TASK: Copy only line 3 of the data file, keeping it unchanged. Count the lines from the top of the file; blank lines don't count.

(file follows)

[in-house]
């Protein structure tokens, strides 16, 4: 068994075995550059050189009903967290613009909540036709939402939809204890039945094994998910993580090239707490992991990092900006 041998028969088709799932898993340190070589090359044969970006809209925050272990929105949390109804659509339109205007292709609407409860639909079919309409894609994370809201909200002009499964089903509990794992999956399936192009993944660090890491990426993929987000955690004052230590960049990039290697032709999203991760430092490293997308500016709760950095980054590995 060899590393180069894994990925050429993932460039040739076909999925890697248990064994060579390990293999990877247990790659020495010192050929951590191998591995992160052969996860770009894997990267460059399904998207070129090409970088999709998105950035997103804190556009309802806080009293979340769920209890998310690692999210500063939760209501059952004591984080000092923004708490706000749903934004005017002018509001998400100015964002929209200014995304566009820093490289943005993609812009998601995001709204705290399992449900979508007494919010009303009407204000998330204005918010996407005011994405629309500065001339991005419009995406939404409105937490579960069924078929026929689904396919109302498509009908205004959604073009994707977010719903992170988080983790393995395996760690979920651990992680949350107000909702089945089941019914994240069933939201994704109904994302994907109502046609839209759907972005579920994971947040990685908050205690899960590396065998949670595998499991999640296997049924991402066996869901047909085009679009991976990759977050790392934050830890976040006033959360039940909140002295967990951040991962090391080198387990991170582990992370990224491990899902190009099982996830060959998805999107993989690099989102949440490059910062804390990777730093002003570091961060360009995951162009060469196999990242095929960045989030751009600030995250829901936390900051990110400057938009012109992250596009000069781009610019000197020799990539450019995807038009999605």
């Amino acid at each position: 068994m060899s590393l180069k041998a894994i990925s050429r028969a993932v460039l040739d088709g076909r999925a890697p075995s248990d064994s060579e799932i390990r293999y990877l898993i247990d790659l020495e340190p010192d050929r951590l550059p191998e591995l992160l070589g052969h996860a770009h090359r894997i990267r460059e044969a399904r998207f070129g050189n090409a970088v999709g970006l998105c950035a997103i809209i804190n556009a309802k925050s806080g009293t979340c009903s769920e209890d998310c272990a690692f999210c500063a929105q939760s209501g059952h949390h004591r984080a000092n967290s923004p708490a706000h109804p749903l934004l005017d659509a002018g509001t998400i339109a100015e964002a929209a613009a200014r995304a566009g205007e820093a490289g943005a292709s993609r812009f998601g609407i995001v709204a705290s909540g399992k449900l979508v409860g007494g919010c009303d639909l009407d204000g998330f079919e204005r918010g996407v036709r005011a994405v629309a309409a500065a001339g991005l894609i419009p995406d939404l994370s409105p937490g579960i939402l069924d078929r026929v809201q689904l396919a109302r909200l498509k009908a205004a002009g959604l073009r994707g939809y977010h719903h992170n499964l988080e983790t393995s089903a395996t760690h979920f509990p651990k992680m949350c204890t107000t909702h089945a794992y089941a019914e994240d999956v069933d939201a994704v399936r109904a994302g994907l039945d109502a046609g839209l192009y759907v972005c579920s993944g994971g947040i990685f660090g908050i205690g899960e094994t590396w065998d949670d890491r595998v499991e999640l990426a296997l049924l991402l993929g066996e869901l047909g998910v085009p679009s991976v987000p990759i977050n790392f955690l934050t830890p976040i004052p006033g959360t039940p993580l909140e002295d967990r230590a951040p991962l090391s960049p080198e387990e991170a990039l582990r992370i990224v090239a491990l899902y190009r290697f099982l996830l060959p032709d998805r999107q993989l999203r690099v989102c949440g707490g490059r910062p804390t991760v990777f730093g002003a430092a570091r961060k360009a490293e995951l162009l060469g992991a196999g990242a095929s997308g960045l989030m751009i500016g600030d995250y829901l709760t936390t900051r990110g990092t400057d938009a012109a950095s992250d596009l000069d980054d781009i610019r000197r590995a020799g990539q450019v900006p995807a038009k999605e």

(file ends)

């Amino acid at each position: 068994m060899s590393l180069k041998a894994i990925s050429r028969a993932v460039l040739d088709g076909r999925a890697p075995s248990d064994s060579e799932i390990r293999y990877l898993i247990d790659l020495e340190p010192d050929r951590l550059p191998e591995l992160l070589g052969h996860a770009h090359r894997i990267r460059e044969a399904r998207f070129g050189n090409a970088v999709g970006l998105c950035a997103i809209i804190n556009a309802k925050s806080g009293t979340c009903s769920e209890d998310c272990a690692f999210c500063a929105q939760s209501g059952h949390h004591r984080a000092n967290s923004p708490a706000h109804p749903l934004l005017d659509a002018g509001t998400i339109a100015e964002a929209a613009a200014r995304a566009g205007e820093a490289g943005a292709s993609r812009f998601g609407i995001v709204a705290s909540g399992k449900l979508v409860g007494g919010c009303d639909l009407d204000g998330f079919e204005r918010g996407v036709r005011a994405v629309a309409a500065a001339g991005l894609i419009p995406d939404l994370s409105p937490g579960i939402l069924d078929r026929v809201q689904l396919a109302r909200l498509k009908a205004a002009g959604l073009r994707g939809y977010h719903h992170n499964l988080e983790t393995s089903a395996t760690h979920f509990p651990k992680m949350c204890t107000t909702h089945a794992y089941a019914e994240d999956v069933d939201a994704v399936r109904a994302g994907l039945d109502a046609g839209l192009y759907v972005c579920s993944g994971g947040i990685f660090g908050i205690g899960e094994t590396w065998d949670d890491r595998v499991e999640l990426a296997l049924l991402l993929g066996e869901l047909g998910v085009p679009s991976v987000p990759i977050n790392f955690l934050t830890p976040i004052p006033g959360t039940p993580l909140e002295d967990r230590a951040p991962l090391s960049p080198e387990e991170a990039l582990r992370i990224v090239a491990l899902y190009r290697f099982l996830l060959p032709d998805r999107q993989l999203r690099v989102c949440g707490g490059r910062p804390t991760v990777f730093g002003a430092a570091r961060k360009a490293e995951l162009l060469g992991a196999g990242a095929s997308g960045l989030m751009i500016g600030d995250y829901l709760t936390t900051r990110g990092t400057d938009a012109a950095s992250d596009l000069d980054d781009i610019r000197r590995a020799g990539q450019v900006p995807a038009k999605e």